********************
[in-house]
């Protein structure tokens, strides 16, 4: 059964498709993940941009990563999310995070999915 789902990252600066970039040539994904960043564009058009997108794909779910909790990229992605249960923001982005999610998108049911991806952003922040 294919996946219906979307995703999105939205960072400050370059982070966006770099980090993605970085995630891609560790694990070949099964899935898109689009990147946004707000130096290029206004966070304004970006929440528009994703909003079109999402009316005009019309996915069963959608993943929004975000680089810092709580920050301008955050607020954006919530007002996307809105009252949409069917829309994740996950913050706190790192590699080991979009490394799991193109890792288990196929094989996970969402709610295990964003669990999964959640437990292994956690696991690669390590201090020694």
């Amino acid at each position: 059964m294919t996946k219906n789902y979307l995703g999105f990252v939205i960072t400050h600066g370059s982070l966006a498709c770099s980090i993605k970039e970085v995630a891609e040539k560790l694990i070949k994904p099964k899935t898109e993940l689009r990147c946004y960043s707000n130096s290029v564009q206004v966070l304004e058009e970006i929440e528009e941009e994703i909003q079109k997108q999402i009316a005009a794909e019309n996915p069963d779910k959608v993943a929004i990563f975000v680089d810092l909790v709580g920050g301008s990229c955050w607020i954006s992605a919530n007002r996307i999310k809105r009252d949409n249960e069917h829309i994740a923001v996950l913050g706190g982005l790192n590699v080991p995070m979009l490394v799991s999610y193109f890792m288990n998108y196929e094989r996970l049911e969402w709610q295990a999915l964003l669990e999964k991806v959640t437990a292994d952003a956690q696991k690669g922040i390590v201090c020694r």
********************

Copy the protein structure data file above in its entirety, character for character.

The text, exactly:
[in-house]
């Protein structure tokens, strides 16, 4: 059964498709993940941009990563999310995070999915 789902990252600066970039040539994904960043564009058009997108794909779910909790990229992605249960923001982005999610998108049911991806952003922040 294919996946219906979307995703999105939205960072400050370059982070966006770099980090993605970085995630891609560790694990070949099964899935898109689009990147946004707000130096290029206004966070304004970006929440528009994703909003079109999402009316005009019309996915069963959608993943929004975000680089810092709580920050301008955050607020954006919530007002996307809105009252949409069917829309994740996950913050706190790192590699080991979009490394799991193109890792288990196929094989996970969402709610295990964003669990999964959640437990292994956690696991690669390590201090020694």
């Amino acid at each position: 059964m294919t996946k219906n789902y979307l995703g999105f990252v939205i960072t400050h600066g370059s982070l966006a498709c770099s980090i993605k970039e970085v995630a891609e040539k560790l694990i070949k994904p099964k899935t898109e993940l689009r990147c946004y960043s707000n130096s290029v564009q206004v966070l304004e058009e970006i929440e528009e941009e994703i909003q079109k997108q999402i009316a005009a794909e019309n996915p069963d779910k959608v993943a929004i990563f975000v680089d810092l909790v709580g920050g301008s990229c955050w607020i954006s992605a919530n007002r996307i999310k809105r009252d949409n249960e069917h829309i994740a923001v996950l913050g706190g982005l790192n590699v080991p995070m979009l490394v799991s999610y193109f890792m288990n998108y196929e094989r996970l049911e969402w709610q295990a999915l964003l669990e999964k991806v959640t437990a292994d952003a956690q696991k690669g922040i390590v201090c020694r």